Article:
He says that the wolf plan already calls for compensation, and the compensation bills merely parallel the plan. Cascadia Wildlands and other conservation groups would want to be in on the discussion process if they were to support the bills, he says. The groups also advocate funding to encourage ranchers to get flagged electric fences to ward off the wolves

Three other bills that have been brought up in the House give more cause for alarm, according to Laughlin. He says the bills “diminish the protections for recovering gray wolves.” HB3561 would reduce the number of breeding pairs to only four in Oregon before delisting them from thestateEndangered Species Act, which Laughlin says undermines the stakeholder created wolf plan. HB 3562 would allow for the killing of a wolf if it attacks a human, but Laughlin says that is already allowed under the wolf plan. He calls 3562 “the Little Red Riding Hood and Three Little Pigs” bill and says it was introduced to “try to whip up fear” and play off the falsehoods that have surrounded wolves for centuries. He says only two people have been killed by wolves in North America in the last 100 years.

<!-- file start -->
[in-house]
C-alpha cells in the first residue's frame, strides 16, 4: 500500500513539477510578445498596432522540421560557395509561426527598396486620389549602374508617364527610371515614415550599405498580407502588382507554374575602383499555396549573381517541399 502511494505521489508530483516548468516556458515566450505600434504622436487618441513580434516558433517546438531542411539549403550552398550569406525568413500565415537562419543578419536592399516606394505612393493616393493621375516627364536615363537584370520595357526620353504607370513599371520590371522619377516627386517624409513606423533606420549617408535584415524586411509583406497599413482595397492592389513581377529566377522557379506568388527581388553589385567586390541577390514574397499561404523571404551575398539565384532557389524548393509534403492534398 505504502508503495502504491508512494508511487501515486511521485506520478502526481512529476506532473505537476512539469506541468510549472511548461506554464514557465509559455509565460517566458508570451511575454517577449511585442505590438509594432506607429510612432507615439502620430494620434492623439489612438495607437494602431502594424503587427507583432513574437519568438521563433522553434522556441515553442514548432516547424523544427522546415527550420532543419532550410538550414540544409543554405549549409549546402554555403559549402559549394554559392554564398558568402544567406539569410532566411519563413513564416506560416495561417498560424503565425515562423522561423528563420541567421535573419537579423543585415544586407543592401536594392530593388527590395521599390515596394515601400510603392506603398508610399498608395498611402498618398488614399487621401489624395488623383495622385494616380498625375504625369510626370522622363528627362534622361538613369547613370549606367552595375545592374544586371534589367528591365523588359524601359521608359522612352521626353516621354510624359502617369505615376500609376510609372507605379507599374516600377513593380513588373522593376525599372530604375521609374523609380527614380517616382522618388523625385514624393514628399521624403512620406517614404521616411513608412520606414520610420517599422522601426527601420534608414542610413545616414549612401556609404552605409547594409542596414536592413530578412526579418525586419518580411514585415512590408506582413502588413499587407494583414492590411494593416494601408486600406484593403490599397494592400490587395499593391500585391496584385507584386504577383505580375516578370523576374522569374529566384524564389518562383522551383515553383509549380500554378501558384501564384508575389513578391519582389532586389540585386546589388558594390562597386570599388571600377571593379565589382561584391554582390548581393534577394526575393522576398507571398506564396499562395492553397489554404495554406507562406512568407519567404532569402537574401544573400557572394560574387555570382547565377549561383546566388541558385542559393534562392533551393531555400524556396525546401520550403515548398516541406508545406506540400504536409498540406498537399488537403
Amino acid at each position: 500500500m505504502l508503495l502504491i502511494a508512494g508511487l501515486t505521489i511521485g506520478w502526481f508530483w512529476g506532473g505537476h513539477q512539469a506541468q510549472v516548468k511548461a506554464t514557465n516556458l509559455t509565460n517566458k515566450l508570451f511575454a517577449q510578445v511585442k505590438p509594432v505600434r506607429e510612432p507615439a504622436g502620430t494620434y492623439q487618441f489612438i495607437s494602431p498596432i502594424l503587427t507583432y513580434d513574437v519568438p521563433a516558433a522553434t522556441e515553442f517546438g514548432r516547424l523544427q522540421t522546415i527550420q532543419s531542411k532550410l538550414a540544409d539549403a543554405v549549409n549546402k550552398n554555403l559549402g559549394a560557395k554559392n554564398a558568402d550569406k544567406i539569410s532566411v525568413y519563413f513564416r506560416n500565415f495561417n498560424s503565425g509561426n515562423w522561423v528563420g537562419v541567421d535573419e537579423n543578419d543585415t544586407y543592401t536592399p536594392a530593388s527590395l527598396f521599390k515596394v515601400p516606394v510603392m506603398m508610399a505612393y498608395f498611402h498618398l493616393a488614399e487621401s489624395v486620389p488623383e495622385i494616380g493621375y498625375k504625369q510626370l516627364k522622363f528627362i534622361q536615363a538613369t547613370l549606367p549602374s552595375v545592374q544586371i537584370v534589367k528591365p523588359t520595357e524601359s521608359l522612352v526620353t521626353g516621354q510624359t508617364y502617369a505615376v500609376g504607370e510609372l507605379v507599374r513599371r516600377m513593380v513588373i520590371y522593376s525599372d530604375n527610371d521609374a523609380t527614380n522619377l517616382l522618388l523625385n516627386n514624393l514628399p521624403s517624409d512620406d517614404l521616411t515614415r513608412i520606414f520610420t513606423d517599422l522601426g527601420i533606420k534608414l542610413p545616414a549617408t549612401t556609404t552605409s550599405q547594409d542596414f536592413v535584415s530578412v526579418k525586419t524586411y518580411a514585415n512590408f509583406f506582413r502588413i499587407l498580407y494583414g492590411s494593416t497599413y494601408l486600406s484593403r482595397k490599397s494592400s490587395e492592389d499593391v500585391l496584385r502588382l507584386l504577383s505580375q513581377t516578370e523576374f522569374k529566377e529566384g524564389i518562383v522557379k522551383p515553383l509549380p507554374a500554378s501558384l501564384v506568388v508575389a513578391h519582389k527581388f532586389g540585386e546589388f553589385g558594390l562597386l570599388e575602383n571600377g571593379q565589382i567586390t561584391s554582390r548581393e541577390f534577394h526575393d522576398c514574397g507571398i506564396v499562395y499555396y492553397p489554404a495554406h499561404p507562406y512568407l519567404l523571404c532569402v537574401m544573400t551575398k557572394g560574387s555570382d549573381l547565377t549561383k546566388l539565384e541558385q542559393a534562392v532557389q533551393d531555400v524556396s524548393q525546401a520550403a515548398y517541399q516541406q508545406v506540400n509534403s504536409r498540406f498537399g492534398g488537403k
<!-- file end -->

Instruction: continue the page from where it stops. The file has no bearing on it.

The final bill, HB 3563 allows people to kill wolves without a permit or cause if they venture within 500 feet of a house or if they chase, harass, wound or bite livestock, pets or working or sporting dogs. This bill, Laughlin says, makes poaching laws unenforceable and undermines the wolf plan. “We should encourage wolf recovery,” he says, “not legislatively work to reduce protections for the species.” ã Camilla Mortensen



Union advocates and businesses alike are awaiting a decision from the National Labor Relations Board (NRLB) on a case called Roundys Inc., wondering if it will overturn the controversial 2007 Bush-era decision inThe Register-Guard v. NLRB, which found an employer could restrict employee use of its computer systems for union solicitation purposes, even though it allowed employees to use it for other personal, non-business purposes.